Despite this, I don’t think that using reinforcement learning in the third phase is the main reason why the ChatGPT model performs particularly well. Suppose that in the third phase, reinforcement learning is not used, but the following method is used instead: similar to the second phase, for a new prompt, the cold start model can generate k answers, which are scored by the RM model respectively, and we choose the answer with the highest score to form a new training data <prompt, answer> to fine-tune the LLM model. Assuming that this mode is used, I believe that its effect may be comparable to reinforcement learning, although it is not as sophisticated, but the effect may not necessarily be much worse. No matter what technical mode is adopted in the third phase, it is essentially likely to use the RM learned in the second phase to expand the high-quality training data of the LLM model.

The above is the training process of ChatGPT, which is mainly based on the paper of instructGPT. ChatGPT is an improved instructGPT, and the improvement points are mainly different in the method of collecting annotated data. In other aspects, including the model structure and training process, it basically follows instructGPT. It is foreseeable that this Reinforcement Learning from Human Feedback technology will quickly spread to other content generation directions, such as a very easy to think of, similar to “A machine translation model based on Reinforcement Learning from Human Feedback” and many others. However, personally, I think that adopting this technology in a specific content generation field of NLP may not be very meaningful anymore, because ChatGPT itself can handle a wide variety of tasks, covering many subfields of NLP generation, so if a subfield of NLP adopts this technology again, it actually does not have much value, because its feasibility is considered to have been verified by ChatGPT. If this technology is applied to other modal generation fields such as images, audio, and video, it may be a more worthy direction to explore, and perhaps soon we will see similar work such as “A XXX diffusion model based on Reinforcement Learning from Human Feedback”, which should still be very meaningful.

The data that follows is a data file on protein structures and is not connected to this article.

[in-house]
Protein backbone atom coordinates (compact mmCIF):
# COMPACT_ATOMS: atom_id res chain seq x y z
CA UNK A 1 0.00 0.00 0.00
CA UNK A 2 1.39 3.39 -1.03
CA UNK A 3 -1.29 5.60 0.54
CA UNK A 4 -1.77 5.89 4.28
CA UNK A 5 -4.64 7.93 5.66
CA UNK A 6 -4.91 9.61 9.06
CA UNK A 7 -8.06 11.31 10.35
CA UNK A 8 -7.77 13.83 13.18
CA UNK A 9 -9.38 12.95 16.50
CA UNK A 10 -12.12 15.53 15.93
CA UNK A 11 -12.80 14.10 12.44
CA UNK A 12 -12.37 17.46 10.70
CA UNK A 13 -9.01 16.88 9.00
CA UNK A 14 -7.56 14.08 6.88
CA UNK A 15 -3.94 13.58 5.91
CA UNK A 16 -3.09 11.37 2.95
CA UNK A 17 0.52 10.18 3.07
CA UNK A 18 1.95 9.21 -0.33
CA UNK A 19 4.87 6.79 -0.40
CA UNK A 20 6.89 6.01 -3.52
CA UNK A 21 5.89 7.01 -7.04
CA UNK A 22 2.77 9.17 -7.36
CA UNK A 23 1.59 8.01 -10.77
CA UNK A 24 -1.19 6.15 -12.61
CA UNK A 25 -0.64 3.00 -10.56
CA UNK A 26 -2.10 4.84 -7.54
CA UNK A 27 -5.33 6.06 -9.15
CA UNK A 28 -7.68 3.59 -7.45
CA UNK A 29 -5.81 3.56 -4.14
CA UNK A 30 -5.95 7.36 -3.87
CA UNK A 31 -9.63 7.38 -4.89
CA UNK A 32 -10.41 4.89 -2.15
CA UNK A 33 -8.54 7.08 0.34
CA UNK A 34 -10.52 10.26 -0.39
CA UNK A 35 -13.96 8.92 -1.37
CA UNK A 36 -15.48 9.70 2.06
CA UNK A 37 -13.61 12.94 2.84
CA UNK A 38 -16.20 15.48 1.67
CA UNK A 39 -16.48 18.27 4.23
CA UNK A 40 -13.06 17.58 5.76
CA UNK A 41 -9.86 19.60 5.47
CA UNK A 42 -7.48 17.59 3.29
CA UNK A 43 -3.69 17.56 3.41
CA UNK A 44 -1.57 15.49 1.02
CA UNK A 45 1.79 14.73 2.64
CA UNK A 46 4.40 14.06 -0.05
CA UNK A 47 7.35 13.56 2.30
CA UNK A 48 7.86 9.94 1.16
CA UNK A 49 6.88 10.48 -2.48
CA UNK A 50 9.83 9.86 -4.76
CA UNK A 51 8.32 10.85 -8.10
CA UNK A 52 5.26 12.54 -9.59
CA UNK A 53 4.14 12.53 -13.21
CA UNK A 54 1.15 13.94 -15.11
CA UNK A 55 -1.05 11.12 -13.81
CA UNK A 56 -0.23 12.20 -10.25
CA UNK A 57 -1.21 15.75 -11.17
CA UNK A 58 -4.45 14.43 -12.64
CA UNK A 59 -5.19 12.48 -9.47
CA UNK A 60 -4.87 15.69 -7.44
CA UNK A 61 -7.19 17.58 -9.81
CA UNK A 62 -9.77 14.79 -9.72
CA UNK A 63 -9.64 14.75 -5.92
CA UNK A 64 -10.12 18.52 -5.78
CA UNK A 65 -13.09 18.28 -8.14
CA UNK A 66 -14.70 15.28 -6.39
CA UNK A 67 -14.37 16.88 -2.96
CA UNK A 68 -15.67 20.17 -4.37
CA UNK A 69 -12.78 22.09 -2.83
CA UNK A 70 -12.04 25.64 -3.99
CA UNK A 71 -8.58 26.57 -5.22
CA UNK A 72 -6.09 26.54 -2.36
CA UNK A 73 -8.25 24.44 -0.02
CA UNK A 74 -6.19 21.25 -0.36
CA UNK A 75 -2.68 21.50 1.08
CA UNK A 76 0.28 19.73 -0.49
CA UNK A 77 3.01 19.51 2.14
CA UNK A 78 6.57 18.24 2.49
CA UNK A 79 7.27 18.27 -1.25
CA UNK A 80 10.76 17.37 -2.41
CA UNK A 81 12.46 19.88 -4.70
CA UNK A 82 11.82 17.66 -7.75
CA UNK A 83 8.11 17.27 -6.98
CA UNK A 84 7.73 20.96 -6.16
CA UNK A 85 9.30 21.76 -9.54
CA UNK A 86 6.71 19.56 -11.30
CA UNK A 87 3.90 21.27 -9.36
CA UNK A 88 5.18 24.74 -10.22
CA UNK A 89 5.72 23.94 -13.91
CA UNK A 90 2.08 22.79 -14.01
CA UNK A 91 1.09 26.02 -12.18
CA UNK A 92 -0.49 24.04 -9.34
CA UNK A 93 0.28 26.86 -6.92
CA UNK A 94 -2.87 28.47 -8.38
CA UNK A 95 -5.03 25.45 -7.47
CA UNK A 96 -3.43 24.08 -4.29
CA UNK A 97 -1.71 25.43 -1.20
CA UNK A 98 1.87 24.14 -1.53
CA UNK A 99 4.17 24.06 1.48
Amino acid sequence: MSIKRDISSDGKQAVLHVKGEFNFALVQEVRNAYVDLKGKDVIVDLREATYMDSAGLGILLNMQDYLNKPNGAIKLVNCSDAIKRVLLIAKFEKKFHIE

The third phase of the ChatGPT training process is to use reinforcement learning to enhance the ability of the pre-trained model. In this phase, no human-labeled data is required, but rather the RM model trained in the previous phase is used to update the pre-trained model parameters based on its scoring results. Specifically, a batch of new commands (i.e. prompts that are different from those used in phases 1 and 2) is randomly sampled from the user-submitted prompts, and the cold start model is used to initialize the PPO model parameters. Then, for the randomly sampled prompts, the PPO model is used to generate answers, and the RM model trained in the previous phase is used to provide a reward score for the quality of the answers. This reward score is the overall reward given to the entire answer (consisting of a sequence of words) by the RM model. With the final reward of the word sequence, each word can be viewed as a time step, and the reward is passed back from the end to the beginning, generating a policy gradient that can update the PPO model parameters. This is a standard reinforcement learning process, with the aim of training the LLM to produce high-reward answers, i.e. high-quality answers that meet the RM standards.